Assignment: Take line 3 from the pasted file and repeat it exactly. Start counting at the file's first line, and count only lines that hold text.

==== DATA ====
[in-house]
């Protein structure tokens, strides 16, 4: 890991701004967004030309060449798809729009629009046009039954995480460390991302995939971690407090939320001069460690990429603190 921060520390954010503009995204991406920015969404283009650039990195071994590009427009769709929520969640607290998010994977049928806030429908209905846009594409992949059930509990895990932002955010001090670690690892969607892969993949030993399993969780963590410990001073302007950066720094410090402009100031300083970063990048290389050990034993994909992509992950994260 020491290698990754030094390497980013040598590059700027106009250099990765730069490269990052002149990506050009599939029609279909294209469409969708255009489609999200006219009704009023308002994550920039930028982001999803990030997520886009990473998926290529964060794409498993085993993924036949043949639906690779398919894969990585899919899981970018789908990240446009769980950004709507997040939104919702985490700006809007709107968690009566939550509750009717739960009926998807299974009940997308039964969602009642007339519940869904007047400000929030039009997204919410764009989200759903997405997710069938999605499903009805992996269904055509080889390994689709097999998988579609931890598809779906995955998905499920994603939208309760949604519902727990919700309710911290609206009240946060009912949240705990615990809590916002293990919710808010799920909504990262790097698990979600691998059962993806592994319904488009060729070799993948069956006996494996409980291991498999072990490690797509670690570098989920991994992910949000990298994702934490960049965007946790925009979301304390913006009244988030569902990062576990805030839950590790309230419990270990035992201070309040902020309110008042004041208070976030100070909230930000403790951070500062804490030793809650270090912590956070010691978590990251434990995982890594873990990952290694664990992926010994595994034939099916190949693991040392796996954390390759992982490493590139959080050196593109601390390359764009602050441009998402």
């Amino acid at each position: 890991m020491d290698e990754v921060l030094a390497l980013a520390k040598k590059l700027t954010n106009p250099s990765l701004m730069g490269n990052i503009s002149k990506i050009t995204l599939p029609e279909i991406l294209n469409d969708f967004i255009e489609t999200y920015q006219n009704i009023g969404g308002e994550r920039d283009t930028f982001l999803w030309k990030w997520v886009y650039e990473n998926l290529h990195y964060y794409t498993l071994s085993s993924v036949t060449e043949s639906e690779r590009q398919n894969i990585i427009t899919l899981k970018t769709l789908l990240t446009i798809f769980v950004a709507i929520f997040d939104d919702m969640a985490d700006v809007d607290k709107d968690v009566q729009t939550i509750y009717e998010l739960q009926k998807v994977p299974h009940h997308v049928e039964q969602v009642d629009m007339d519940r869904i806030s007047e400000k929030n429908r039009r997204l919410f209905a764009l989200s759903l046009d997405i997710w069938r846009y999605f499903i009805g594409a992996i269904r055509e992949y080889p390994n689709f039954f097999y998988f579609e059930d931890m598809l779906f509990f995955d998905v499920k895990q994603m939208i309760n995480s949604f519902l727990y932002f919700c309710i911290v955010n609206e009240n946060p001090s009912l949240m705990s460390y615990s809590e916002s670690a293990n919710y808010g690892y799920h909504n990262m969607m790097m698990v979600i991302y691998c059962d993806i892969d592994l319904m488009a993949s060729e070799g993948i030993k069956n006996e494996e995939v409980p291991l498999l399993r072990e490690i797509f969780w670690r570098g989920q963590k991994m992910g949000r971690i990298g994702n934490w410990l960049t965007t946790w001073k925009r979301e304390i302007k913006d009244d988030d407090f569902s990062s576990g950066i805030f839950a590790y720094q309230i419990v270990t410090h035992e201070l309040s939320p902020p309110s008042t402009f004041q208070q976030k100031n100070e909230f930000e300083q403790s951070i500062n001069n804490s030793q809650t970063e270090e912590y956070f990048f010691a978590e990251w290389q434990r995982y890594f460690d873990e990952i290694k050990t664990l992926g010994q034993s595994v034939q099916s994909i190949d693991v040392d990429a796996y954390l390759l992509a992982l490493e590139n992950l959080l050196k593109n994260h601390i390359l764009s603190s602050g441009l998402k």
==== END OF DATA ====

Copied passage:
């Amino acid at each position: 890991m020491d290698e990754v921060l030094a390497l980013a520390k040598k590059l700027t954010n106009p250099s990765l701004m730069g490269n990052i503009s002149k990506i050009t995204l599939p029609e279909i991406l294209n469409d969708f967004i255009e489609t999200y920015q006219n009704i009023g969404g308002e994550r920039d283009t930028f982001l999803w030309k990030w997520v886009y650039e990473n998926l290529h990195y964060y794409t498993l071994s085993s993924v036949t060449e043949s639906e690779r590009q398919n894969i990585i427009t899919l899981k970018t769709l789908l990240t446009i798809f769980v950004a709507i929520f997040d939104d919702m969640a985490d700006v809007d607290k709107d968690v009566q729009t939550i509750y009717e998010l739960q009926k998807v994977p299974h009940h997308v049928e039964q969602v009642d629009m007339d519940r869904i806030s007047e400000k929030n429908r039009r997204l919410f209905a764009l989200s759903l046009d997405i997710w069938r846009y999605f499903i009805g594409a992996i269904r055509e992949y080889p390994n689709f039954f097999y998988f579609e059930d931890m598809l779906f509990f995955d998905v499920k895990q994603m939208i309760n995480s949604f519902l727990y932002f919700c309710i911290v955010n609206e009240n946060p001090s009912l949240m705990s460390y615990s809590e916002s670690a293990n919710y808010g690892y799920h909504n990262m969607m790097m698990v979600i991302y691998c059962d993806i892969d592994l319904m488009a993949s060729e070799g993948i030993k069956n006996e494996e995939v409980p291991l498999l399993r072990e490690i797509f969780w670690r570098g989920q963590k991994m992910g949000r971690i990298g994702n934490w410990l960049t965007t946790w001073k925009r979301e304390i302007k913006d009244d988030d407090f569902s990062s576990g950066i805030f839950a590790y720094q309230i419990v270990t410090h035992e201070l309040s939320p902020p309110s008042t402009f004041q208070q976030k100031n100070e909230f930000e300083q403790s951070i500062n001069n804490s030793q809650t970063e270090e912590y956070f990048f010691a978590e990251w290389q434990r995982y890594f460690d873990e990952i290694k050990t664990l992926g010994q034993s595994v034939q099916s994909i190949d693991v040392d990429a796996y954390l390759l992509a992982l490493e590139n992950l959080l050196k593109n994260h601390i390359l764009s603190s602050g441009l998402k």